Powerful posture and the role of gender stereotypes : where is power expression derived from?

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Montana State University - Bozeman, College of Letters & Science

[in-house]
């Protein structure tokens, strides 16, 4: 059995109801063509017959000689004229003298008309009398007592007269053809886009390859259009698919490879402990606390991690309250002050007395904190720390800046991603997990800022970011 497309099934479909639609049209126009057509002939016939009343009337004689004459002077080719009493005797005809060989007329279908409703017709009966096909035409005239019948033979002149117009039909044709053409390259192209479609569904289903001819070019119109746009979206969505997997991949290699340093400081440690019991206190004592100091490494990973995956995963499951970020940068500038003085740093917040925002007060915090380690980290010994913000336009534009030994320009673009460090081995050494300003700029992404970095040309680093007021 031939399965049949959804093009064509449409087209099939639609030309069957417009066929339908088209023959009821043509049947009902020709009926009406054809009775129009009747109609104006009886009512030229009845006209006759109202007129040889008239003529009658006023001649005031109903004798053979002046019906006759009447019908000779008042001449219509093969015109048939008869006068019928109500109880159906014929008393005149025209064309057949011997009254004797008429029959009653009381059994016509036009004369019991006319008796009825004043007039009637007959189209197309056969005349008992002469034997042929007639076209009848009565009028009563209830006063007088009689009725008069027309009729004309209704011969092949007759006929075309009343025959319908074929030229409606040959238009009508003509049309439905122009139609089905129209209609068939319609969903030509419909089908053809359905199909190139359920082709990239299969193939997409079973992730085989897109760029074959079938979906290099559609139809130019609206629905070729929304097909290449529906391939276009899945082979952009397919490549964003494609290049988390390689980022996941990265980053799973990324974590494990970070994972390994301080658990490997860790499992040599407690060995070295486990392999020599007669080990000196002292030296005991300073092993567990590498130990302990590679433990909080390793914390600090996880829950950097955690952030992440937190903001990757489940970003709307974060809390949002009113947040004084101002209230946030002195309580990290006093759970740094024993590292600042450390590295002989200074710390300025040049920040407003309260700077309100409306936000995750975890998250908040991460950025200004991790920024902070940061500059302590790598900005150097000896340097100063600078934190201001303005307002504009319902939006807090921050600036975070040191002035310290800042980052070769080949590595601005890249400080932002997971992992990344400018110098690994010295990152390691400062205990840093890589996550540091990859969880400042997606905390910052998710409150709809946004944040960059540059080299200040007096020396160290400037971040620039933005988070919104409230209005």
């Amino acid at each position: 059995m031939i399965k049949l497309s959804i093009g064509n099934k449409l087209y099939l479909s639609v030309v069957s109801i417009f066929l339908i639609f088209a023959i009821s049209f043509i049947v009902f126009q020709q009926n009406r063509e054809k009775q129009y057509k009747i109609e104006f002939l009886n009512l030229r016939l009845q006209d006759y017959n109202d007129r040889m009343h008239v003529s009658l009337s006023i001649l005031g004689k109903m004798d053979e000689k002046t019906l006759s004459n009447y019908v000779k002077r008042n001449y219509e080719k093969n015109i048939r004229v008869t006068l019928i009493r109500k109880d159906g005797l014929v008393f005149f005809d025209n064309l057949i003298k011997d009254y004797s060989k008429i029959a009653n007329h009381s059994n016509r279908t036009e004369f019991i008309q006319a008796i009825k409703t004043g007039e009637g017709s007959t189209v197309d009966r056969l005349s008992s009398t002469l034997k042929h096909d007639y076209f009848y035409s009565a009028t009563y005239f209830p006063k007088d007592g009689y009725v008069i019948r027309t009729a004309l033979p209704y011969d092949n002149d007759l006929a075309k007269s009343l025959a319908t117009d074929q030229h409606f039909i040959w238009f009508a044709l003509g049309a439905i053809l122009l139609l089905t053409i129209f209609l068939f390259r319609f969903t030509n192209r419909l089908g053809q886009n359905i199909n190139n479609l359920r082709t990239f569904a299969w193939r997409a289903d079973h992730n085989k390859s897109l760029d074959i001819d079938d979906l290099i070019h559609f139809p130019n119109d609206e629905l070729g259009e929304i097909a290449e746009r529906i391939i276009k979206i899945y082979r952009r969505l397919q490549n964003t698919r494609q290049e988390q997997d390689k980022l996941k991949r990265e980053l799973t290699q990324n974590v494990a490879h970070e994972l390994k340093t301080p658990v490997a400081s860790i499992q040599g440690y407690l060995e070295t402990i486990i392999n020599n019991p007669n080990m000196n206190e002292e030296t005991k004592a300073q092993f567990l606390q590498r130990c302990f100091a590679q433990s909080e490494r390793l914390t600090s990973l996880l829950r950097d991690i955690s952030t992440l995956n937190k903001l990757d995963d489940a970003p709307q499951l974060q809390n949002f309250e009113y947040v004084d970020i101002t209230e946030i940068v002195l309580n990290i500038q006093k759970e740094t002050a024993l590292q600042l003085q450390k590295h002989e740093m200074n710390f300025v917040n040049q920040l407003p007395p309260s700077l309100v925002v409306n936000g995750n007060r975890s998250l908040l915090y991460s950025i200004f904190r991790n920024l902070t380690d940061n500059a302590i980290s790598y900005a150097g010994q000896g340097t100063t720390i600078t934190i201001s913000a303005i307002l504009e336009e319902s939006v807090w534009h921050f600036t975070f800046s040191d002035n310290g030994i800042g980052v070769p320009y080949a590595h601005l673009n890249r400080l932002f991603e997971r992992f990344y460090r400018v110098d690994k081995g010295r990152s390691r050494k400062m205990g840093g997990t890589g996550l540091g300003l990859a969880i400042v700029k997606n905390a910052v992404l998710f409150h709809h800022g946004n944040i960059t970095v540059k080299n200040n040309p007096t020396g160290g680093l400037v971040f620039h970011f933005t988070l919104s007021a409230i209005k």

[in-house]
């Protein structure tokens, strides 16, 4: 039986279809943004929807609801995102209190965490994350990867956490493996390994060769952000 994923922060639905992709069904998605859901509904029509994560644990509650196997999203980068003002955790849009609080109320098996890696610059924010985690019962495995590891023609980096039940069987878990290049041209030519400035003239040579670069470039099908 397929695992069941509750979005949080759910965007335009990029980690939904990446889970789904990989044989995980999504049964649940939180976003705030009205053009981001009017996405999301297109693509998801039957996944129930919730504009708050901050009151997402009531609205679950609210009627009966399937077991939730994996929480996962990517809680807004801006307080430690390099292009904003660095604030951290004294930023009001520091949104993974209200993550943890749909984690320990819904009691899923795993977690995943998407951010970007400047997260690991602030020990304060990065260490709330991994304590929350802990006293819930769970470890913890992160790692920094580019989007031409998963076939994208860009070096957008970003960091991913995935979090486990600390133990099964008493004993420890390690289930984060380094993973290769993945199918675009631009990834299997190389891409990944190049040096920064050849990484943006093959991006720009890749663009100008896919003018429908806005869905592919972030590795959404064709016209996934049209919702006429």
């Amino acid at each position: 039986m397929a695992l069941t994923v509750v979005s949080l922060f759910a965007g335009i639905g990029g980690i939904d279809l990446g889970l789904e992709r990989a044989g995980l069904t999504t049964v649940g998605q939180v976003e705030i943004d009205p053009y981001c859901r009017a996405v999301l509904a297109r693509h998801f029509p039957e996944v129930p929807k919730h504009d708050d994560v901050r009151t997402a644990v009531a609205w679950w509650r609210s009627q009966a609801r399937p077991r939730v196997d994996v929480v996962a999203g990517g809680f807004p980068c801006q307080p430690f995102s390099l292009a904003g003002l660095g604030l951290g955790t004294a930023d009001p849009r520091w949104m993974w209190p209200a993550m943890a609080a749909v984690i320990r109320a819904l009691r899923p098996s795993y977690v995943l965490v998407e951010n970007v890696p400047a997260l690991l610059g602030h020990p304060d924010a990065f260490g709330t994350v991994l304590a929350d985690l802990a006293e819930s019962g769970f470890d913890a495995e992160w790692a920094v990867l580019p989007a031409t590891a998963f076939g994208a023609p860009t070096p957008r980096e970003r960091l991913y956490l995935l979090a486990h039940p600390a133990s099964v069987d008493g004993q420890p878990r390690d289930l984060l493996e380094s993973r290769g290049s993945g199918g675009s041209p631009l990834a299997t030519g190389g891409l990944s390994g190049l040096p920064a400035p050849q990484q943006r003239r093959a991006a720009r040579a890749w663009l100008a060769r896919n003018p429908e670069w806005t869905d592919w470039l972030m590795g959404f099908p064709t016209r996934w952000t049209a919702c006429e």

What makes a person feel powerful? Embodiment scholars assert power arises when the body assumes a powerful, expansive position. The goal of this thesis was to examine how an expansive body position activates feelings of power. I draw from three theoretical perspectives to make predictions about the manifestations of power as a function of body position. The theory of self-perception predicts that power can be embodied and the body influences the mind's perception of feelings of power. Stereotype assimilation theory also predicts that an expansive position increases feelings of power, but indirectly via concept activation. An expansive position likely activates the concept of masculinity, and when activated, masculinity increases powerful expressions. An expansive position is considered a masculine one, and the power of an expansive position could be explained by activation of the masculine stereotype. Role congruity theory adds that, to the extent power is part of the masculine role, men, but not women, will express power. Women should be less likely to express power when sitting expansively and when doing so should report an elevated fear of "backlash." The reported experiment tested these three theories by randomly assigning participants to one of three body position conditions and one of two masculine priming conditions in a 3(body position) X 2(masculine priming) X 2 (gender) between subjects design. The experiment measured action-taking, risk-taking, pain tolerance, self-reported power, fear of backlash, and implicit power activation. Results failed to replicate past embodiment research; body position did not significantly influence the expression of power. There was marginal support for masculine concept activation and variations by participant gender affecting power expressions, although no consistent pattern emerged. The null finding for body position, however, suggests self-perception theory's explanation of power expression may be limited to very specific experimental circumstances and are not generalizable. Further research is necessary to determine if power is truly embodied and if effects seen in past research are misattributions of masculine stereotype activation and the extent to which fear of backlash moderates or mediates expression of power.




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